My home QTH HF antenna evolution

"The best antenna is the one you have" -- Dave Casler, KE0OG

If you've read my introductory blog post or my QRZ page, you've probably seen that my current home HF antenna is a simple end-fed random wire, which is up about 50 feet (15 meters) and runs 203 feet long (62 meters). This modest antenna has enabled me to conduct over 2,300 confirmed QSOs to 117 countries. 

I thought it would be good to describe the evolution of my home antenna, along with lessons learned, so that other hams might benefit.

When I got my general/extra ticket in May 2020, I purchased a late 1980s vintage Kenwood TS-430S HF rig from a local ham, and then I proceeded to try to figure out how to connect an antenna to it. I found a Palomar Engineers random wire antenna kit for sale on eBay for a steal, so I bought it and then tried to figure out the best way to get it into the air. The original kit included a 500-watt, 9:1 "Unun" and 71 feet of wire.

My first thought was to try to put it up in my attic, but after spending an hour scrambling around up there in 100+ degree temperatures, I decided that wasn't the best approach. My next step was to mount the Unun just under the eave of my 2nd floor roof, and then I just ran the wire straight across the peak of the roof, and then down to my fence at about 6 feet (~2 meters). So the total elevation was about 20 feet (~6 meters). I also ran the counterpoise wire supplied with the kit, roughly parallel to the main wire, along my other fence at about 6 feet (2 meters). So it was a compromise, compromise antenna, Not ideal, but hey, it was an antenna! In case you're interested in learning more about random wire end-fed antennas, I'll put some links at the bottom of this article.

The next step was to connect it up to my TS-430S, which was pretty easy to do. The rig also came with an MFJ manual antenna tuner, so I connected that up as well. And....I quickly realized that I had no idea what I was doing. I'd never used an antenna tuner, and trying to twiddle the knobs to get the lowest SWR was just not working. Fortunately, I found the matching automatic tuner that was made for the rig, for a really good price, and that made a HUGE difference. 

With my antenna matching problem solved, I set about trying to get a QSO. So I just started "dialing for dollars" on various bands, calling CQ, and...never got a single response. Finally, after what seemed like days of trying, I finally connected with a ham out in California, who was super nice and delighted to learn he was my first HF QSO! He even sent me a QSL card. 

Without going into much more gory detail, shortly after that I discovered FT8, purchased a SignaLink USB interface box, and I was off to the races. I was completely blown away at how many people I could reach with a piece of wire and a 40 year-old rig. 

My next step was to improve the antenna, and to do that, I needed to a) make it longer, and b) get it higher up in the air. After surveying my available space, I determined that a 203 foot length would allow me to cover 80 to 6 meter bands, and it would work well with my two tall trees, both of which are about 50 feet tall. So I went online and purchased a spool of 13-gauge wire that's made to be placed into trees. to get the wire up in the air?

One of my ham buddies suggested that we go in together on a pneumatic antenna launcher: the AirBoss. About a week later, it arrived and I assembled it, including one of my spare fishing reels and some strong braided fishing line. The AirBoss works by using compressed air (via a bicycle pump) to propel a 4-ounce lead fishing weight high into the air. One you've shot the line over (or through) a tree, you can then tie a stronger piece of rope to the end of the fishing line, pull it through, and then attach your wire to the rope and pull it all the way through to the other side. Thanks to the AirBoss, I was able to get the line up around 40 feet (note that after a big snow storm that downed a bunch of branches, I had to pull the wire and re-launch it, this time getting it up to 50 feet). I was able to launch the wire through my two tall trees and then I tied it off to my back fence via an insulator.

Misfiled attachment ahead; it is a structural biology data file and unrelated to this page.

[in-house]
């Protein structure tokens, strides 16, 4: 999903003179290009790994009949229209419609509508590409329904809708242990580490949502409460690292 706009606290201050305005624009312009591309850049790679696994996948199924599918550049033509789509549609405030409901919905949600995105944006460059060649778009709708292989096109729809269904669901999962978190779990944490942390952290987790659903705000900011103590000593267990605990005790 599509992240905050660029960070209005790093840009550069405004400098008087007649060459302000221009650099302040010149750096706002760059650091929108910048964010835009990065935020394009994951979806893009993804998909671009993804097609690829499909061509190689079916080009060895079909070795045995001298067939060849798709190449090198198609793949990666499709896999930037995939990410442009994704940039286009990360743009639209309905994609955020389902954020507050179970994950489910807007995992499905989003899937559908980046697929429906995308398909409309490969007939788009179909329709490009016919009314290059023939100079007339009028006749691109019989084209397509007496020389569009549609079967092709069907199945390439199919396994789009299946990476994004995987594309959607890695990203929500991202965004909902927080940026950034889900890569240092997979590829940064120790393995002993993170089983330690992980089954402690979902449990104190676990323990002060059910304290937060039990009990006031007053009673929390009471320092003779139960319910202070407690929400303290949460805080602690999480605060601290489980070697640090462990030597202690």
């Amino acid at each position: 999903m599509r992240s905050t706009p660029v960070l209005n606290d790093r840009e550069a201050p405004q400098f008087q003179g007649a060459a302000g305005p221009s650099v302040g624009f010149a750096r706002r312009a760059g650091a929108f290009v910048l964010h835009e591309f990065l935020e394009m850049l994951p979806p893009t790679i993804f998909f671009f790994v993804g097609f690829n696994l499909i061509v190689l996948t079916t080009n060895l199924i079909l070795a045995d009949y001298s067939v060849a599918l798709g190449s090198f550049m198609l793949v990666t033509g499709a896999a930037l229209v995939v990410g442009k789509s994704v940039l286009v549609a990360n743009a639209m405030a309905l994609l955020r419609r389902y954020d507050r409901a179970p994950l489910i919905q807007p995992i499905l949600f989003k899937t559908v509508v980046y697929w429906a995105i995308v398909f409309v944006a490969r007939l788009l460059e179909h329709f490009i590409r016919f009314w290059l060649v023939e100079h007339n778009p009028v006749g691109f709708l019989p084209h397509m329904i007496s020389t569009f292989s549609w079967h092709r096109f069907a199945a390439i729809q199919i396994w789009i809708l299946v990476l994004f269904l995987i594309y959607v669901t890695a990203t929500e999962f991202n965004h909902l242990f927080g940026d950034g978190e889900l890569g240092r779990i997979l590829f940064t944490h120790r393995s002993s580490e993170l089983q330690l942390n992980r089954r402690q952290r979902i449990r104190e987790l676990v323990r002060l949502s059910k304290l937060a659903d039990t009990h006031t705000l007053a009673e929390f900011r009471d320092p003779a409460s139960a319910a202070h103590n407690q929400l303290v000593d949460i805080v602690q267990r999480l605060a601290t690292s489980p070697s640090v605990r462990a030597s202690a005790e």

The AirBoss antenna launcher What a difference. I should also mention that in the meantime, I also upgraded my HF rig to an ICOM IC-7300, which features a built-in antenna tuner and a full SDR, which also revolutionized my HF experience. 

In summary, here are a few lessons and pieces of advice for new hams that are looking to embark on their first HF adventure:

1. A simple wire antenna is easy to deploy, inexpensive, almost impossible to see, and can work really well, provided you have the space (or a roof!). I've had great experience with random wire antennas, but an end-fed half-wave or off center-fed dipole are both great options as well. I'll write more on other antenna types at a later time. 

2. An automatic antenna tuner is highly recommended. Leave the manual tuners to people who know what they're doing. :-)

3. 100 watts is plenty of power. You can work the world on 100 watts...or even 5!

4. While FT8 is a lot of fun, don't let it limit you. It's really excited to start with and can provide instant gratification, but other modes like voice (phone) and CW are also a ton of fun. One great way to get started with voice over HF is to join a net. The ARRL has a great net directory, and I'm also partial to OMISS Net, which is newbie-friendly and a really great group of people willing to help new hams.

Good luck, have fun, and be careful on ladders and up on the roof!


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